• There was a lack of high-quality randomised controlled trials in this area, despite the fact that they are feasible. Thus, the findings should be taken with caution
  • The 3 options were similarly effective for controlling rear-foot motion (particularly if you exclude low-dye taping)
  • The authors suggest the selection of anti-pronation intervention should be based on individual patient characteristics, type of activity and personal preference
  • If you are going to utilise taping to control excessive pronation; high-dye or stirrup techniques seem more effective


Cheung RTH, Ng GYF. A systematic review of running shoes and lower leg biomechanics: a possible link with patellofemoral pain syndrome? Int Sport Med J 2007;8:107–16.

Cheung RTH, Ng GYF. Efficacy of motion control footwears for reducing excessive rearfoot motion in fatigued runners. Phys Ther Sports 2007; 8 :75–81.

Cheung RTH, Chung RCK, Ng GYF. Efficacies of different external controls for excessive foot pronation: a meta-analysis. Br J Sports Med 2011;45:743–751.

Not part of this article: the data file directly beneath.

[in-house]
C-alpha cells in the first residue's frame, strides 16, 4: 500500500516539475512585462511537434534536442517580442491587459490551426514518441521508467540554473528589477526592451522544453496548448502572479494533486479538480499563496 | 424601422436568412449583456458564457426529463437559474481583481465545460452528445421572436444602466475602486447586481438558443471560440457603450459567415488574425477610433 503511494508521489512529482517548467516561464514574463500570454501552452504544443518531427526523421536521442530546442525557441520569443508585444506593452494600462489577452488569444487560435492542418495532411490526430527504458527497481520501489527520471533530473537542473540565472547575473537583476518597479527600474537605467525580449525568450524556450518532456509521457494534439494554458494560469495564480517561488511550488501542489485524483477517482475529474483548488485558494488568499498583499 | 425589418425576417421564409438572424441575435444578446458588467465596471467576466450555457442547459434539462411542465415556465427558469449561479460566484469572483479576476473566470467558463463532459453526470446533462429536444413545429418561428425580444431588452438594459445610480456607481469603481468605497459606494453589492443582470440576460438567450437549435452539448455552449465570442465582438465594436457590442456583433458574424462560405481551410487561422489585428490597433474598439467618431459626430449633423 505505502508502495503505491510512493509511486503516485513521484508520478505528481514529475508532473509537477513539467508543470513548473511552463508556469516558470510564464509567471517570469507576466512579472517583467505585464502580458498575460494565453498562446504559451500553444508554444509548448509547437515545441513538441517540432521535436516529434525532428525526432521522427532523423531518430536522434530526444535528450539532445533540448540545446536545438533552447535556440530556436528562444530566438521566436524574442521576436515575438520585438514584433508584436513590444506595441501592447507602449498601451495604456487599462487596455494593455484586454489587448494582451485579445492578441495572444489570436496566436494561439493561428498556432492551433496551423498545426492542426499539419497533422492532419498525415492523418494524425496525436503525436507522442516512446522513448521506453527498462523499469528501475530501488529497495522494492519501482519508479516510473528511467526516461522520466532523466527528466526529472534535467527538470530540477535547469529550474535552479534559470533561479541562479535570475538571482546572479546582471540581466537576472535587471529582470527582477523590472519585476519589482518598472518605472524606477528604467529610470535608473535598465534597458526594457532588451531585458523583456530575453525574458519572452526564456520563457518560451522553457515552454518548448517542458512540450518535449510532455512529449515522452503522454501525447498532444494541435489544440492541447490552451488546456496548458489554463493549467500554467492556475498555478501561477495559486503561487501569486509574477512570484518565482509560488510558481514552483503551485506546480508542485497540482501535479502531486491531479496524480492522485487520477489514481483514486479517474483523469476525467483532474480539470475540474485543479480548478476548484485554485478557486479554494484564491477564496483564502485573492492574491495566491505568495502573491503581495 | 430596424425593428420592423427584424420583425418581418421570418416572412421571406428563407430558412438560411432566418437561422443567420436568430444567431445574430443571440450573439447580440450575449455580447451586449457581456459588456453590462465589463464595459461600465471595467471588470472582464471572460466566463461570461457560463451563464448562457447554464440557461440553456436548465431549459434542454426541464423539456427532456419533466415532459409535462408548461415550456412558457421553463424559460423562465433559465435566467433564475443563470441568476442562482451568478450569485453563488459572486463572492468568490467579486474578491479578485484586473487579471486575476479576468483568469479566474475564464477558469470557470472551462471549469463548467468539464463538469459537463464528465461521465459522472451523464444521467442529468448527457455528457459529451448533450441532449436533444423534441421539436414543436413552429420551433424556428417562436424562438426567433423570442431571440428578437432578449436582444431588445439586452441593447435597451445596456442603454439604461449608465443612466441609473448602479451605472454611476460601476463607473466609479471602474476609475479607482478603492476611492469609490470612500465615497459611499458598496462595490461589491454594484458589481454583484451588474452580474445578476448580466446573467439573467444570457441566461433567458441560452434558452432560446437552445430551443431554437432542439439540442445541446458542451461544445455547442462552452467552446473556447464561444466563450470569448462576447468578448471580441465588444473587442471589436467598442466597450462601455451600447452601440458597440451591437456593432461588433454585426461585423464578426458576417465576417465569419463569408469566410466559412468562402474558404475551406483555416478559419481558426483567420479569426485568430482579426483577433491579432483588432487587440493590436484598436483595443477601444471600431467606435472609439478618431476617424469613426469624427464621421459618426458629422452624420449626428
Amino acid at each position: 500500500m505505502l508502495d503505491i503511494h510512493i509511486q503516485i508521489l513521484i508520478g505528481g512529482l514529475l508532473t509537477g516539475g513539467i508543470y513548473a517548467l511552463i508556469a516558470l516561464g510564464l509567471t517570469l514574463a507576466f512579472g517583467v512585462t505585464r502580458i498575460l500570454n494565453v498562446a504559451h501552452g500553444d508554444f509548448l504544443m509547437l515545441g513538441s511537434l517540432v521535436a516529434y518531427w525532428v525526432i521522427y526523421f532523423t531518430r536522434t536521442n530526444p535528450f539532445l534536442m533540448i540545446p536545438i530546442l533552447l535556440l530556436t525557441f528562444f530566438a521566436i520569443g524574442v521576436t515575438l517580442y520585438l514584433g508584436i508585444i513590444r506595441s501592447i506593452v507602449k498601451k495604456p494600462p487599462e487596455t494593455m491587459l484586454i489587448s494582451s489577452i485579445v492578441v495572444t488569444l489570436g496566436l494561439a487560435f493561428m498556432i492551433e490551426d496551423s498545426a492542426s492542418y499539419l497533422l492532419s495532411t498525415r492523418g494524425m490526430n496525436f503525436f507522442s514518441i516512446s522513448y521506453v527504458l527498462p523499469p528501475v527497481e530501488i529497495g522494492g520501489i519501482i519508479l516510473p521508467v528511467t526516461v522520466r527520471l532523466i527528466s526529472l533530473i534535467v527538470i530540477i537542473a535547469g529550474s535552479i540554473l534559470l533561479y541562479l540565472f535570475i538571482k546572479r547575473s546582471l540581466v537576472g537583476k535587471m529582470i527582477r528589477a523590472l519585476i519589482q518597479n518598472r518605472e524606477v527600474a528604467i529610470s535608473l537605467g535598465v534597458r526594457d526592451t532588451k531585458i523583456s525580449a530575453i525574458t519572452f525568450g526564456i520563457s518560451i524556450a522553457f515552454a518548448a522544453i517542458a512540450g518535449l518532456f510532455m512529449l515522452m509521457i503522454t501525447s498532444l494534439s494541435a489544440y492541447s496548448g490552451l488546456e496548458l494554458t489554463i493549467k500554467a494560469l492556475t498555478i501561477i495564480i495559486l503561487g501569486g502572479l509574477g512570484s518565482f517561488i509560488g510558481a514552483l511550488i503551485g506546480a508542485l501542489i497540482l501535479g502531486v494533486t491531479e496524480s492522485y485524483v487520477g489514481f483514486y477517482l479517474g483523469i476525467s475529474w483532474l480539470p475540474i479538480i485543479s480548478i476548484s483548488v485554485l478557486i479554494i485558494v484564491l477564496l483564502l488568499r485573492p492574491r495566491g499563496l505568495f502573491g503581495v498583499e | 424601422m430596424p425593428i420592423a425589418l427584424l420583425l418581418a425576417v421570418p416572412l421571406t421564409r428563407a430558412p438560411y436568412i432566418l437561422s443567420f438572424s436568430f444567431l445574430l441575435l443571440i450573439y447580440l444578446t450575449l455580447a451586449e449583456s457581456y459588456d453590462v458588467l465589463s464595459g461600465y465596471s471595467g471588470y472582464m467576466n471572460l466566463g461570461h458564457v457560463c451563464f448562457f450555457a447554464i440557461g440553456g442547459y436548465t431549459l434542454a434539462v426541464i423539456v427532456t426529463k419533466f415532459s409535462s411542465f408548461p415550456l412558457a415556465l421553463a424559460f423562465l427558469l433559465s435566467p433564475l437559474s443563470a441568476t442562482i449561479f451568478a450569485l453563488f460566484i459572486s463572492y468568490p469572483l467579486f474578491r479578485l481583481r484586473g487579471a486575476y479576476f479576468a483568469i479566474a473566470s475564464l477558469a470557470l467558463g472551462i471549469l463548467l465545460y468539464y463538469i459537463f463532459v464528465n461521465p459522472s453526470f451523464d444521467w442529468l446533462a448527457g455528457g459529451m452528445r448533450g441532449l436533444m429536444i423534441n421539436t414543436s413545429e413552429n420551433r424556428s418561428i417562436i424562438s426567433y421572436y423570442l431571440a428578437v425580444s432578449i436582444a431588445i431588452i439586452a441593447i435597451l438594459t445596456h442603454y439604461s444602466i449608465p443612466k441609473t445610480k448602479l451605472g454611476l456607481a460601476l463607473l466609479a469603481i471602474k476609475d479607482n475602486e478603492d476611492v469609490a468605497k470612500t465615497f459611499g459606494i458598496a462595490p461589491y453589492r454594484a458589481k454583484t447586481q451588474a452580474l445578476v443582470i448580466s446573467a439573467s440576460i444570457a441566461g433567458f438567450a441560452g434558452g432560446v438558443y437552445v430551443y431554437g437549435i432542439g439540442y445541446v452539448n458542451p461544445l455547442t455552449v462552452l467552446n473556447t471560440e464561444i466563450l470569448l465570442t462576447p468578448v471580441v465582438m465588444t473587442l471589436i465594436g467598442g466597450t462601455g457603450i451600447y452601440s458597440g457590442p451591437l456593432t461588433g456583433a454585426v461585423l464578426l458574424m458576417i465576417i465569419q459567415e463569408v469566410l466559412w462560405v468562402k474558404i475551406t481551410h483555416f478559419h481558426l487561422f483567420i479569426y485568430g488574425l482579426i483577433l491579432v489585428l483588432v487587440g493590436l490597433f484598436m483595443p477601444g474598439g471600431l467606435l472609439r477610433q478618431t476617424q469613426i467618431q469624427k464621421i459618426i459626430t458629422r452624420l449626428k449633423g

McCrory JL, Martin DF, Lowery RB, et al. Etiologic factors associated with Achilles tendinitis in runners. Med Sci Sports Exerc. 1999;31:1374-1381.

Mizrahi J, Verbitsky O, Isakov E. Fatigue-related loading imbalance on the shank in running: a possible factor in stress fractures. Ann Biomed Eng 2000;28:463–9.

Moen MH, Tol JL, Weir A, et al. Medial tibial stress syndrome: a critical review. Sports Med 2009;39:523–46.

Moss CL, Gorton B, Deters S. A comparison of prescribed rigid orthotic devices and athletic taping support used to modify pronation in runners. J Sport Rehabil 1993; 2 :179–88.

Pascual Huerta J, García JM, Matamoros EC, et al. Relationship of body mass index, ankle dorsiflexion, and foot pronation on plantar fascia thickness in healthy, asymptomatic subjects. J Am Podiatr Med Assoc 2008;98:379–85.

Radford JA, Burns J, Buchbinder R, Landorf KB, Cook C. The effect of low-dye taping on kinematic, kinetic, and electromyographic variables: a systematic review. J Orthop Sports Phys Ther. 2006;36(4):232-41.

Van der Worp H, van Ark M, Roerink S et al. Risk factors for patellar tendinopathy: a systematic review of the literature. Br J Sports Med 2011 45: 446-452.